Supreme Court Justice Questions Whether Federal Ban On Marijuana Remains “Proper”

“The Federal Government’s current approach is a half-in, half-out regime”

In a written statement issued today by US Supreme Court Justice Clarence Thomas, he called into question the US government’s authority to impose federal prohibitions on the state-licensed production and sale of cannabis.

Justice Thomas, who is considered to be among the more conservative members of the Court, acknowledged, “The Federal Government’s current approach is a half-in, half-out regime that simultaneously tolerates and forbids local use of marijuana.” Specifically, Thomas referred to legislation passed by Congress every year since 2015 prohibiting the Justice Department from interfering in states’ medical cannabis access programs. “This contradictory and unstable state of affairs strains the basic principle of federalism,” he wrote.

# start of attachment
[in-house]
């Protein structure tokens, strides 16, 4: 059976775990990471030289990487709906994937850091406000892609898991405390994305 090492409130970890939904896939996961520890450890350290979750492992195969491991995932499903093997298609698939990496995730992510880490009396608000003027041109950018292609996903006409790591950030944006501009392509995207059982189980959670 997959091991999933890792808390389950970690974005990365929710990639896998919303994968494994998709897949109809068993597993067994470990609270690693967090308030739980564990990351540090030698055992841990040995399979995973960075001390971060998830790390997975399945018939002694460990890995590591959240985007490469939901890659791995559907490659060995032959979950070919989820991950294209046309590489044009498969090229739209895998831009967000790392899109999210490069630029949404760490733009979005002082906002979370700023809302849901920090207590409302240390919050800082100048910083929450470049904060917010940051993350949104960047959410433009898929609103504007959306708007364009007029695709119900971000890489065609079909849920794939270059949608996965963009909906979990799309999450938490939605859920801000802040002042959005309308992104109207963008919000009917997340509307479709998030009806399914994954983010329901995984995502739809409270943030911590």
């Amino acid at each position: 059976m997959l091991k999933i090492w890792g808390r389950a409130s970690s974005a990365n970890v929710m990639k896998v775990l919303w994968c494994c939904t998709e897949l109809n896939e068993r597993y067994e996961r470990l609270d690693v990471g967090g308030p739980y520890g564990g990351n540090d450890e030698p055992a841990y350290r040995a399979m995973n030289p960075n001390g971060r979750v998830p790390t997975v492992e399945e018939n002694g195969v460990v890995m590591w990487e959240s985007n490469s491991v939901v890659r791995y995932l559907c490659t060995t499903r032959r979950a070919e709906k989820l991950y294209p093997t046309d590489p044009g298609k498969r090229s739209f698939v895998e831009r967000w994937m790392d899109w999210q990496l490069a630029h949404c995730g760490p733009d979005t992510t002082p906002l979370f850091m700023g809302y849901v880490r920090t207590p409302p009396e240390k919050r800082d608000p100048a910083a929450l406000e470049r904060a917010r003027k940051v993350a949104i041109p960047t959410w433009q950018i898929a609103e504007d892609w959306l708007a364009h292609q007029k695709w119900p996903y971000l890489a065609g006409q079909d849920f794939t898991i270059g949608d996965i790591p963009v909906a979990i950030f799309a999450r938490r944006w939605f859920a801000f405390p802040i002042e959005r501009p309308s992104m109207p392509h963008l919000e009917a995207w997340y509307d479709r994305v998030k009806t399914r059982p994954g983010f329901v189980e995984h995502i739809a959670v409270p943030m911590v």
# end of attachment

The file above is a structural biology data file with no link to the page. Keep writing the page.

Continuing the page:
Thomas further acknowledged that times have changed significantly since 2005, when the Supreme Court ruled 6 to 3 (in Gonzalez v Raich) that federal law prohibited any state-sanctioned use of marijuana as a medicine – even in instances where there was no interstate commerce. Thomas was among the judges who dissented in that case.

Read Justice Thomas’ full statement here.

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